Home Latin America 2004 Connectivity, Digital Inclusion and Social Inclusion in Brazil

Connectivity, Digital Inclusion and Social Inclusion in Brazil

by david.nunes
Eunício Lopes de OliveiraIssue:Latin America 2004
Article no.:1
Topic:Connectivity, Digital Inclusion and Social Inclusion in Brazil
Author:Eunício Lopes de Oliveira
Title:Minister of Communications
PDF size:111KB

About author

Eunício Lopes de Oliveira, Brazil’s Minister of Communications, was previously elected to two terms as a Federal Deputy, or congressman. Mr Lopes served as his party’s leader in congress before his appointment to the ministry. He served on a good many of the Câmera dos Deputados’ important commissions including: Science and Technology, Information and Communications Technology, among others. The Minister has long been involved in union activities. Mr Lopes served as the president of SINDESP, was a founder and President of FENAVIST and as the President of the Commerce Federation of the Federal District. The minister has received many decorations and awards, over the years, from government, social and cultural organisations for his work on behalf of social and cultural causes. Minister Eunício Lopes de Oliveira graduated with degrees in business administration and Political Science from the Centro Universitário de Brasília – CEUB, and studied economy at the University of Fortaleza –UNIFOR.

Article abstract

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Full Article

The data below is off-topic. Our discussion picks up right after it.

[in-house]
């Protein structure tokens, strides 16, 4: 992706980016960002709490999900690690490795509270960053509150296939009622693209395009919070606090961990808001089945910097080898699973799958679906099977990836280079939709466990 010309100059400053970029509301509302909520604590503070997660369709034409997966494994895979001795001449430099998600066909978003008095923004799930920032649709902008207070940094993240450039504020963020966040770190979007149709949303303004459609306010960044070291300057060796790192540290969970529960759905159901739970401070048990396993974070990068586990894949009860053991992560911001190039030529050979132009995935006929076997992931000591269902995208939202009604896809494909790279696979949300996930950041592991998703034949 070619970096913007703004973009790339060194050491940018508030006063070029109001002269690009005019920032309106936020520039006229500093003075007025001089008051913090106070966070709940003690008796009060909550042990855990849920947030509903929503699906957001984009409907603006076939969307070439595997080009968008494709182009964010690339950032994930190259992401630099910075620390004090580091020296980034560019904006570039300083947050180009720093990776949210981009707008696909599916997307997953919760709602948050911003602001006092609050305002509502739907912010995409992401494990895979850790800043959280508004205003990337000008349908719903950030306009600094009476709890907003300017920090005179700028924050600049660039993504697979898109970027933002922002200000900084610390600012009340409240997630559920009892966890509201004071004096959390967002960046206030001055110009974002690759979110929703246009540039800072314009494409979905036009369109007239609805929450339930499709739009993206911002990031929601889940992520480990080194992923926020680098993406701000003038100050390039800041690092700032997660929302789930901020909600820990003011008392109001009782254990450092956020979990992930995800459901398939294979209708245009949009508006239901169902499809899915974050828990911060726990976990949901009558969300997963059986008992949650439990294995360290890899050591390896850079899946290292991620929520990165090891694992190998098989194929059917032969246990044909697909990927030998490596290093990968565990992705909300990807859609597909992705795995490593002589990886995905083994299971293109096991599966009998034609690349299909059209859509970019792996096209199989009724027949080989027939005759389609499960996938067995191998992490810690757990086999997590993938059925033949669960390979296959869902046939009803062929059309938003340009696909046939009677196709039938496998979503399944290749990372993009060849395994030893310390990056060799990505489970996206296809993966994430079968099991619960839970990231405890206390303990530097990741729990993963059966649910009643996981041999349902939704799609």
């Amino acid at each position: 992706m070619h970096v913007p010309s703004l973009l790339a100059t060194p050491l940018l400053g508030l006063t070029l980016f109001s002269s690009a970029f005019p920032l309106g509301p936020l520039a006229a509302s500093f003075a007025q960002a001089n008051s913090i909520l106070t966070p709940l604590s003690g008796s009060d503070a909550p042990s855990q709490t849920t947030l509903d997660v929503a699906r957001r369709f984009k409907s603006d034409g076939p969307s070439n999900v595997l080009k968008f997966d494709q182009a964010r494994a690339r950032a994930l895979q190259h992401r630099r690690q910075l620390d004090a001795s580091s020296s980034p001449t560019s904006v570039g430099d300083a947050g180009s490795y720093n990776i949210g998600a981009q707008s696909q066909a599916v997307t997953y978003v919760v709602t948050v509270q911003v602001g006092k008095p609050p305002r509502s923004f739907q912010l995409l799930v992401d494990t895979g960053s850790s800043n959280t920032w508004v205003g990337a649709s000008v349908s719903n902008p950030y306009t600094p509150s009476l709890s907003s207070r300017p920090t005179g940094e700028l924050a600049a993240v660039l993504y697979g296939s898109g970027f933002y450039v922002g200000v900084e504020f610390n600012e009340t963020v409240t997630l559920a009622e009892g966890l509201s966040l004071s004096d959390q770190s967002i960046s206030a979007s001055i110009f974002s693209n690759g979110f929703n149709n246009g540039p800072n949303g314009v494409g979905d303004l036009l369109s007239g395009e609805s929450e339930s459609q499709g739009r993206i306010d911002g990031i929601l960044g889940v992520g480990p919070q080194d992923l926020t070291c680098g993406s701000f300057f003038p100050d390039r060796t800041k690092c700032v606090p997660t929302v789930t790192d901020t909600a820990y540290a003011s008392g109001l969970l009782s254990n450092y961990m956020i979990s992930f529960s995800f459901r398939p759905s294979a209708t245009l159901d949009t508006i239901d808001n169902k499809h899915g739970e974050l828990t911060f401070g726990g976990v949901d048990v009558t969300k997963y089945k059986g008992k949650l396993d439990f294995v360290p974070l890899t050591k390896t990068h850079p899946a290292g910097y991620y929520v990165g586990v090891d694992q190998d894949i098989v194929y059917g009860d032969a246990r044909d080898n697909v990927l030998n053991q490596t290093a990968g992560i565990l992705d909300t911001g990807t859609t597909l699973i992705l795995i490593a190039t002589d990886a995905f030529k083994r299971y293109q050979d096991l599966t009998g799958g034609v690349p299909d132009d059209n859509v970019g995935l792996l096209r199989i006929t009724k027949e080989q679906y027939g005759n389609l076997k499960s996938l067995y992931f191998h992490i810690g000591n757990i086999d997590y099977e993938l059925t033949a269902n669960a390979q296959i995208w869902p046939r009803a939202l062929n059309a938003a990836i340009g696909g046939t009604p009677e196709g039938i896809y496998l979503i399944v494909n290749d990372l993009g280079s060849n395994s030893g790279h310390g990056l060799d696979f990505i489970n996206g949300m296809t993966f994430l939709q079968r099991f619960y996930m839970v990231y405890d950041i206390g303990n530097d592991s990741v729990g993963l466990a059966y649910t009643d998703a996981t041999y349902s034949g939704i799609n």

The twenty-first century is witnessing the emergence of the age of knowledge. Information is exchanged with previously unimaginable velocity and profoundly affecting all our lives. Technology is a powerful tool for social inclusion, and a country’s technological infrastructure is crucial to its social and economic development. It is with this perspective that President Lula’s government has chosen as its principal goal the implementation of an integrated policy to promote digital inclusion. The government’s ambitious plans involve, among others, the government, the general public, and private enterprise. There are currently some 13.9 million Internet users in Brazil, but the penetration rate is only eight per cent. The majority of the users are from the two upper income classes. Given this context, the government has encouraged a series of projects – such as the Gesac, electronic government project – to facilitate public access to new technologies. Our objective is to promote citizenship by means of projects that seek to interconnect even the most remote parts of our country. The Ministry of Communications has already installed 3,200 communications units, with broadband connections to the Internet via satellite in schools, military installations and community telecentre. Computers at each of these units are freely available for public use. The programme is being extended and will soon be in place at 5,000 sites and – considering that each Gesac installation can connect as many as 14 computers – will make up to 70 thousand access points available to the public. It is estimated that more than four million people are currently being helped by the free government services the Gesac project provides to Brazil’s citizens. The government already considers this project a success and intends to expand this initiative, to reach more people and provide greater services. Accordingly, the Ministry of Communications is engaged in its Casa Brasil (Brazil House) project, which provides spaces for free, open, social interaction and allows for full public participation in the creation and dissemination of content such as public service announcements, websites and homepages for social organisations, university initiatives, professional training and distance learning.

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